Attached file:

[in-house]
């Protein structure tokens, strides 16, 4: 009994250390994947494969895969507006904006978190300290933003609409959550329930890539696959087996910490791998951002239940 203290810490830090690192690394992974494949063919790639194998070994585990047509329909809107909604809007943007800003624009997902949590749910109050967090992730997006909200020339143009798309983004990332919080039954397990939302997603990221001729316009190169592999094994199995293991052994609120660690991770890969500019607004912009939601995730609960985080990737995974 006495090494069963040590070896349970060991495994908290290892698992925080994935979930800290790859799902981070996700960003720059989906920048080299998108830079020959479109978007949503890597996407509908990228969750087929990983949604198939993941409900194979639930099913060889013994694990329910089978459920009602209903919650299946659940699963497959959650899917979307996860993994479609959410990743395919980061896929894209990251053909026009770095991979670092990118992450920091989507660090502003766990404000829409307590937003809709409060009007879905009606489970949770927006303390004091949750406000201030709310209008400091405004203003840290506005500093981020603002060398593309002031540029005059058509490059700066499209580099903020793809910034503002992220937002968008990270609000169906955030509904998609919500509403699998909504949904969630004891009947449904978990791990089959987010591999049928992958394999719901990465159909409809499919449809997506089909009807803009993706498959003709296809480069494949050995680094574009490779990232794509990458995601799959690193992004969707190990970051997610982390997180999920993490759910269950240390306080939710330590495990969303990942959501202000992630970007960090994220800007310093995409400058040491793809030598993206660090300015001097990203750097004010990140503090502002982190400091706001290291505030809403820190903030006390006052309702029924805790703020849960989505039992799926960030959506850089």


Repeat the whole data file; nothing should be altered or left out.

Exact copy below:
[in-house]
């Protein structure tokens, strides 16, 4: 009994250390994947494969895969507006904006978190300290933003609409959550329930890539696959087996910490791998951002239940 203290810490830090690192690394992974494949063919790639194998070994585990047509329909809107909604809007943007800003624009997902949590749910109050967090992730997006909200020339143009798309983004990332919080039954397990939302997603990221001729316009190169592999094994199995293991052994609120660690991770890969500019607004912009939601995730609960985080990737995974 006495090494069963040590070896349970060991495994908290290892698992925080994935979930800290790859799902981070996700960003720059989906920048080299998108830079020959479109978007949503890597996407509908990228969750087929990983949604198939993941409900194979639930099913060889013994694990329910089978459920009602209903919650299946659940699963497959959650899917979307996860993994479609959410990743395919980061896929894209990251053909026009770095991979670092990118992450920091989507660090502003766990404000829409307590937003809709409060009007879905009606489970949770927006303390004091949750406000201030709310209008400091405004203003840290506005500093981020603002060398593309002031540029005059058509490059700066499209580099903020793809910034503002992220937002968008990270609000169906955030509904998609919500509403699998909504949904969630004891009947449904978990791990089959987010591999049928992958394999719901990465159909409809499919449809997506089909009807803009993706498959003709296809480069494949050995680094574009490779990232794509990458995601799959690193992004969707190990970051997610982390997180999920993490759910269950240390306080939710330590495990969303990942959501202000992630970007960090994220800007310093995409400058040491793809030598993206660090300015001097990203750097004010990140503090502002982190400091706001290291505030809403820190903030006390006052309702029924805790703020849960989505039992799926960030959506850089």